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Author Topic: Japanese kunenbo  (Read 511 times)

SoCal2warm

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Japanese kunenbo
« on: April 26, 2018, 09:24:52 PM »
Kunenbo ( 九年母 ) translates from Japanese as "nine year mother" or "ninth century mother". The latter would make sense if the fruit had been imported from China and/or first gained prominence in Japan in the Ninth Century, and then later became the "mother" of several other important varieties. Four hundred years ago kunenbo used to be one of the most popular citrus fruit varieties in Japan, but it was later surpassed by unshiu mikan (Satsuma) , which actually came about from a hybrid between kishu and kunenbo. Satsuma probably inherits its cold hardiness and aroma from kunenbo. (Kishu is an excellent tasting mandarin as well and has loose skin that easily comes right off) Satsuma has a lot fewer seeds than kunenbo.





As you can see from the pictures, kunenbo (at least this particular variety of it) looks like a delicious fruit, the inside almost looks kind of tangelo or orange-like, and the fruits are definitely on the big side for a mandarin.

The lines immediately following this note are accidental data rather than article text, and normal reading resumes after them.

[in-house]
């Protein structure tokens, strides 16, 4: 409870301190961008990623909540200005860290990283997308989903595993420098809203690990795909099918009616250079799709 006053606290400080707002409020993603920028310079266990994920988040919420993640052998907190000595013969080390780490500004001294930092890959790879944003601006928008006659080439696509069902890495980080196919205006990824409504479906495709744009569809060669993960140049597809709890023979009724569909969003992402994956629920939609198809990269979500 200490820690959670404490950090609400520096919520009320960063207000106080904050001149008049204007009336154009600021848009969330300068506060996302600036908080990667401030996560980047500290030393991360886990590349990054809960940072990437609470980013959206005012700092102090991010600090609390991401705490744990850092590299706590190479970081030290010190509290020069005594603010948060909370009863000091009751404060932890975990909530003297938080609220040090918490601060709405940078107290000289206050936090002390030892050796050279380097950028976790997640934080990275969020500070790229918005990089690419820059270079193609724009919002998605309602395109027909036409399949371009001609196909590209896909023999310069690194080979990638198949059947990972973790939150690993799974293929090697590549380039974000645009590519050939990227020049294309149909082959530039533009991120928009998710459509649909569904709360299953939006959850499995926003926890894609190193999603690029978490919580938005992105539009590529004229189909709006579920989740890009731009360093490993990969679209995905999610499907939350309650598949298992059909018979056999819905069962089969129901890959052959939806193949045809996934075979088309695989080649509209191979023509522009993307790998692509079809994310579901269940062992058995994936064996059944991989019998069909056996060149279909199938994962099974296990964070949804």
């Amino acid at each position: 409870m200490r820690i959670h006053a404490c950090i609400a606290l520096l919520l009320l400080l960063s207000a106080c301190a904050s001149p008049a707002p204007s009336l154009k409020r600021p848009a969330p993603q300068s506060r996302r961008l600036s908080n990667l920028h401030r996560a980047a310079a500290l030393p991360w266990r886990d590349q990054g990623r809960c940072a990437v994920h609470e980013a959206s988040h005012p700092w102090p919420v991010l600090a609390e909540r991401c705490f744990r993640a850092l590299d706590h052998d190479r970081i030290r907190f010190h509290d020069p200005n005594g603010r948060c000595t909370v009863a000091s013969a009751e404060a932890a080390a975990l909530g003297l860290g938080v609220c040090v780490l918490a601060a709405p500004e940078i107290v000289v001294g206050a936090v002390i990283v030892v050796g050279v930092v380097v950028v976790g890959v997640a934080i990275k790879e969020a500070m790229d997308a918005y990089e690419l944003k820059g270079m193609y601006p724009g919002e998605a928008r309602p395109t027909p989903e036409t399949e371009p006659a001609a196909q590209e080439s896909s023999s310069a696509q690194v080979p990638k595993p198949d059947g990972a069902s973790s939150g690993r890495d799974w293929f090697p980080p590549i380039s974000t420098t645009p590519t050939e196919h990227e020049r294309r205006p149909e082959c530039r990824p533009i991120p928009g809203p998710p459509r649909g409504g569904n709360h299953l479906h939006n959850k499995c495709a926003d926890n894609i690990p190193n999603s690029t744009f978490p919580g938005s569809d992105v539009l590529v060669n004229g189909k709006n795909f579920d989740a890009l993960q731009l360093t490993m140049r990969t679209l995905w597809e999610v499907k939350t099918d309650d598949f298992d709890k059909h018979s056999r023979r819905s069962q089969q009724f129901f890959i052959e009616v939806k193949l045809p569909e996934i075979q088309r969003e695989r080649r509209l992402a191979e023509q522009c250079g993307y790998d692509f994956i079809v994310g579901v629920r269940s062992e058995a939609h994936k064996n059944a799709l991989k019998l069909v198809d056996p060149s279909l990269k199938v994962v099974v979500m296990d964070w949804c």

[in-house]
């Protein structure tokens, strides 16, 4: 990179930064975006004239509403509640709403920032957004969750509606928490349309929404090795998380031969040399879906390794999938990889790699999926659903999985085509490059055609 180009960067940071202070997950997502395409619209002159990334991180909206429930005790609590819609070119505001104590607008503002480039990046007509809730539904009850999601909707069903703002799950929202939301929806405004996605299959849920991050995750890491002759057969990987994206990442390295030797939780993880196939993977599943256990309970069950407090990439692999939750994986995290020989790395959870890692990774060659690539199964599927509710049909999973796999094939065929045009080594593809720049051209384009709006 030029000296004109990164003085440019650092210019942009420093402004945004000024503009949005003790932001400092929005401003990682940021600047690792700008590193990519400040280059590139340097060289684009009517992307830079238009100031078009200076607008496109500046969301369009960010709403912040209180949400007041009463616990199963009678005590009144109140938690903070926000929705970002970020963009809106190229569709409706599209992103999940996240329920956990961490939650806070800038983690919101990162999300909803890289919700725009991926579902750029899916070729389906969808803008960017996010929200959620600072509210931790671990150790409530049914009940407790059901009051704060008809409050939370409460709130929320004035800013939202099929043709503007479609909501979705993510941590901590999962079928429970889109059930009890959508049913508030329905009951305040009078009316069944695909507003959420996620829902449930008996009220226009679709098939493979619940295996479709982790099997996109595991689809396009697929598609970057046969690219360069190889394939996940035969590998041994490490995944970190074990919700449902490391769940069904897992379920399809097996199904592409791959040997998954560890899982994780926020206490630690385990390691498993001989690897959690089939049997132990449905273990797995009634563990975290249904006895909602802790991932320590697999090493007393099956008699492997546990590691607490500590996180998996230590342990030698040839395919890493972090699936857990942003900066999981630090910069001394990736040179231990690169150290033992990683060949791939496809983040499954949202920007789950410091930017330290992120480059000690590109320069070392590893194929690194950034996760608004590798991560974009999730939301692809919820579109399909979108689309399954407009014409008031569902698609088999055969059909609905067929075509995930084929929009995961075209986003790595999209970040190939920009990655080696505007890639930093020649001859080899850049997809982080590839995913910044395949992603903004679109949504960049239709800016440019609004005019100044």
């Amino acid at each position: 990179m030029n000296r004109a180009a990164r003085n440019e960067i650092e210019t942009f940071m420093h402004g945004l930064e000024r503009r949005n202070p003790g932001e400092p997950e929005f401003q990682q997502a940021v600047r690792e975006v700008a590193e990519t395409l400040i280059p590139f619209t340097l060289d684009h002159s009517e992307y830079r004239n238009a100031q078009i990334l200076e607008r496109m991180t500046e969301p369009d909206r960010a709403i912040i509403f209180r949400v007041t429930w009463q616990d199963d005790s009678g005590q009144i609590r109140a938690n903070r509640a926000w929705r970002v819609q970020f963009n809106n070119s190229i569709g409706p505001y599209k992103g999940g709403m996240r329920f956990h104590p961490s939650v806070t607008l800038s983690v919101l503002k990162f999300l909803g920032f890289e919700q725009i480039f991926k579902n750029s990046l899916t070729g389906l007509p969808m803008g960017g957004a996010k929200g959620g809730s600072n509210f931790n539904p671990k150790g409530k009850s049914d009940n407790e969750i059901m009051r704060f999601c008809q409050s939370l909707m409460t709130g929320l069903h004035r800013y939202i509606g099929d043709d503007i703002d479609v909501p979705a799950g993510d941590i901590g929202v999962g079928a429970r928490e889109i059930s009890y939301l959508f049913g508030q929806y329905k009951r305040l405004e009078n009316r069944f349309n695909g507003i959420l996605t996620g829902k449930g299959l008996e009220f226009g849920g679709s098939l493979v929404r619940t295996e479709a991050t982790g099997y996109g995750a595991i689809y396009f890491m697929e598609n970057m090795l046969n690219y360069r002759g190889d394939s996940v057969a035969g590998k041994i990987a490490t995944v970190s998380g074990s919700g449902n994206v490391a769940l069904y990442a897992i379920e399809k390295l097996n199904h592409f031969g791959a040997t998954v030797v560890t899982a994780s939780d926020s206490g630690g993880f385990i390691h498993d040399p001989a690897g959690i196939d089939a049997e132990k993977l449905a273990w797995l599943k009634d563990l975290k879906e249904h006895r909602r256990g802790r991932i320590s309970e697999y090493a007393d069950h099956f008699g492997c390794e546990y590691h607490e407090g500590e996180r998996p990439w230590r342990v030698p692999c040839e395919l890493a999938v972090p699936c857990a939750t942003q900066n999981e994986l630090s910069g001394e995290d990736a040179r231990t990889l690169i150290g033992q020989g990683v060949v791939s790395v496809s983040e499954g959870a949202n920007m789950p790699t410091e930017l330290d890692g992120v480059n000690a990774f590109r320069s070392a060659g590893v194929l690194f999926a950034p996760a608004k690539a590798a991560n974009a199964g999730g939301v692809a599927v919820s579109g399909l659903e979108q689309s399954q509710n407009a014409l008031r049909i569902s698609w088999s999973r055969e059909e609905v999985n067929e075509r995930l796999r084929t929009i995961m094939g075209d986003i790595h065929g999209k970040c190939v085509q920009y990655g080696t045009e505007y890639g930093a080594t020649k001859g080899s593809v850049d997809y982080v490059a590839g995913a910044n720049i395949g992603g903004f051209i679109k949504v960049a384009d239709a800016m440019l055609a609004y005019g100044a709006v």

As far as flavor goes, one Japanese blog had this to say: "It seems to have a thick portion of skin and it has a scent of turpentine oil on the rind, but I do not particularly care about the scent of the oil, but on the contrary the mandarin fragrance and the fruit's taste of sour and sweetness is refreshing and what I thought it might be good for scenting it. Although there is taste and sweetness, there is also a moderate sour taste, which is very juicy and delicious."
https://hkankou.exblog.jp/14589984/

Radoslav

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Re: Japanese kunenbo
« Reply #1 on: April 27, 2018, 09:31:22 AM »
- according to wikipedia it came to Japan during the second  half of  Muromachi Period (1336 - 1573 ), so name has nothing to do with 9. century.
- about cold hardiness, I have never seen it deeper than zone Zone 10a in Japan
(-1.1C to 1.7C), so your first step sould be to find plant in open area in colder zone.
Btw. l think, that Kunenbo A is in some collections in EU.

SoCal2warm

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Re: Japanese kunenbo
« Reply #2 on: April 27, 2018, 02:47:34 PM »
There are mandarins in Japan that can grow in areas that receive a light snow.

https://www.youtube.com/watch?v=5rLbAmlLui8

I'm not sure what type of mandarin it is being cut open in that video. Possibly Kara mandarin I would guess (Kara actually originated form a cross between King and Satsuma at the UCR Citrus Research Center).

 

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